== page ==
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J Adolesc Health. 1996 Nov;19(5):337-44.

Drug use among adolescent mothers: prepregnancy to 18 months postpartum.

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School of Social Work, University of Washington, Seattle, 98105-6299, USA.



Little is known about the substance use patterns of adolescent mothers, particularly in the postpartum period. This study provides descriptive, longitudinal data on the substance use behavior of a cohort of adolescent mothers.


A total of 241 pregnant adolescents, under 18 years old and planning to carry the pregnancy to term, completed the initial interview. Respondents were interviewed again at 1, 6, 12, and 18 months postpartum. The data reported here are based on the 229 respondents who completed all five interviews.


Use of all substances decreased substantially during pregnancy, but increased steadily in the first 6 months postpartum. A similar pattern was observed for regular use of multiple substances. Regular use before and after the pregnancy, but not during it, was the most common pattern of substance use.


The prevalence of substance use among adolescent mothers is significant. To capitalize on the large decreases in use during pregnancy, drug prevention programs for adolescent mothers should target the first 6 months postpartum.


To characterize patterns of legal and illicit drug use among pregnant and parenting adolescents, 241 unmarried US teens 17 years of age and younger were recruited from an urban, publicly funded prenatal clinic for a prospective study. Respondents were interviewed during pregnancy and at 1, 6, 12, and 18 months postpartum. 229 (95%) of these adolescents completed all five interviews. A substantial reduction in regular use of tobacco, alcohol, marijuana, and crack/cocaine occurred during pregnancy (e.g., 55% of respondents reported regular alcohol consumption before pregnancy, but only 4% admitted regular use during pregnancy); however, a steady increase in drug use occurred after delivery, especially in the first 6 months postpartum. 38.6% of respondents discontinued drug use during pregnancy, but resumed it in the postpartum period. Another 20.6% reported no use before, during, or after pregnancy. 16.7% initiated drug use in the postpartum period, while 14.5% were continuous users. These findings suggest a need for drug prevention interventions in the first few postpartum months aimed at capitalizing on young mothers' voluntary reductions in drug use during pregnancy. Such interventions could emphasize the findings that secondary cigarette smoke inhaled by children can increase their respiratory problems and alcohol passes to infants through breast milk. ¿.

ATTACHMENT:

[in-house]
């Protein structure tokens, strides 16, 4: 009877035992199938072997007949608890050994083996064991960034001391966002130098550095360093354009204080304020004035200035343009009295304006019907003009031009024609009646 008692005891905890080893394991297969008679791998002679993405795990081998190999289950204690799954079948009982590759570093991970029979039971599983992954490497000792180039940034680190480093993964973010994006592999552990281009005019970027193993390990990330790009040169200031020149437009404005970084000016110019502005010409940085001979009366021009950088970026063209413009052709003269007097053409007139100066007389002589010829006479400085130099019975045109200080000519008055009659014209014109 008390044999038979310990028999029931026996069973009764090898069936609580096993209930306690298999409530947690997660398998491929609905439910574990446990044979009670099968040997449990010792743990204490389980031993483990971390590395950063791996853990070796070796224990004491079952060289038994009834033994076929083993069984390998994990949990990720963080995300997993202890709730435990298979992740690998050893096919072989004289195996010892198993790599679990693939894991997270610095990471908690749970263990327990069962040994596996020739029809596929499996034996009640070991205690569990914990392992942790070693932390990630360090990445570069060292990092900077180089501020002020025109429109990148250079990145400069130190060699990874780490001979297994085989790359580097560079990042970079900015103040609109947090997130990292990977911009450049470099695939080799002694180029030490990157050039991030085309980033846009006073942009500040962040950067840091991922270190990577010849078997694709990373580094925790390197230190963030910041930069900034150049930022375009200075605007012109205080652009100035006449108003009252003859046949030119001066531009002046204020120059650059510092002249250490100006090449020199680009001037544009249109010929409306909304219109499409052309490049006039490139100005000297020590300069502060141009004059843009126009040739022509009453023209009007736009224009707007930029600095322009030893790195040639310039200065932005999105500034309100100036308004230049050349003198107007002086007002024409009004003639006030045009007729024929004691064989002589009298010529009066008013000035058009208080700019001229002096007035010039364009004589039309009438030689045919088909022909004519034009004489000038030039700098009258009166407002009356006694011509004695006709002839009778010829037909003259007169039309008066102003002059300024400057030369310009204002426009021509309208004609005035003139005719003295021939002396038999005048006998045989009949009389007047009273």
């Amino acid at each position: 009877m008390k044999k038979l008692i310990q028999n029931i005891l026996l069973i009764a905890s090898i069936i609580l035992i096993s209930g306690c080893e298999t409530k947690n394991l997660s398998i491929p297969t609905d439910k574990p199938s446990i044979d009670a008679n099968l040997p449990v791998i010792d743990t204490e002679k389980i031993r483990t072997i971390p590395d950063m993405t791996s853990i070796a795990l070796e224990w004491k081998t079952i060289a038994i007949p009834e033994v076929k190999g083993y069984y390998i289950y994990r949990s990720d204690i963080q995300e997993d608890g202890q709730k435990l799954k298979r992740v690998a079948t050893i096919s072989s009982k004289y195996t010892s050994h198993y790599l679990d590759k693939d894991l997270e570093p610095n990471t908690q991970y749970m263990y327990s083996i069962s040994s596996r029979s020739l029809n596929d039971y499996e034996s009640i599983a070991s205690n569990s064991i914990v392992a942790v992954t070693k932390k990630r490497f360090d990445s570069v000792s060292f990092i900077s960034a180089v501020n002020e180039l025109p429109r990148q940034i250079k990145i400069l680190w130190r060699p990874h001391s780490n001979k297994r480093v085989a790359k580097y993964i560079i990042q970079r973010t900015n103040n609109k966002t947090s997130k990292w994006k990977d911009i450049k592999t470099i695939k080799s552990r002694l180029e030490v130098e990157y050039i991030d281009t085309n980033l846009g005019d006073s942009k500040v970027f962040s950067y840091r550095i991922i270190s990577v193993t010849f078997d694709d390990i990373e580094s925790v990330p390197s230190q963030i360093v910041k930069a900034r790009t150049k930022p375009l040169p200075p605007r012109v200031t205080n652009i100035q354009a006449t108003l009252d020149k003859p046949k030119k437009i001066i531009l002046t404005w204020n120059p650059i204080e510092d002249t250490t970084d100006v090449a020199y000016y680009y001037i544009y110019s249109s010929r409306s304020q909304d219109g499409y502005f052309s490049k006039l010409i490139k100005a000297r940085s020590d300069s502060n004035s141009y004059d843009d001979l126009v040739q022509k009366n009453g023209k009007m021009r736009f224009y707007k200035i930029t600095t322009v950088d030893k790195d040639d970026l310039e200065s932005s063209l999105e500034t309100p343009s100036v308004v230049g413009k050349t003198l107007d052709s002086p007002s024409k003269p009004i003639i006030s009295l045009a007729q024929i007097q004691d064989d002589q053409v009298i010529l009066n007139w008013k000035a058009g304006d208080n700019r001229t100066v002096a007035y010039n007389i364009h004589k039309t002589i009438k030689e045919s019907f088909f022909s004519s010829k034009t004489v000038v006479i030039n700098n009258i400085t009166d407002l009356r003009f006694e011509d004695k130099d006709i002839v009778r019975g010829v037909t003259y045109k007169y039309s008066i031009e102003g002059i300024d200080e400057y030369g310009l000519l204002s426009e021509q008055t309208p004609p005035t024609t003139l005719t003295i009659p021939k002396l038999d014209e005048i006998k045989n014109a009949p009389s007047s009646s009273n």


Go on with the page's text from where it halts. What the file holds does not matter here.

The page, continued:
[Indexed for MEDLINE]

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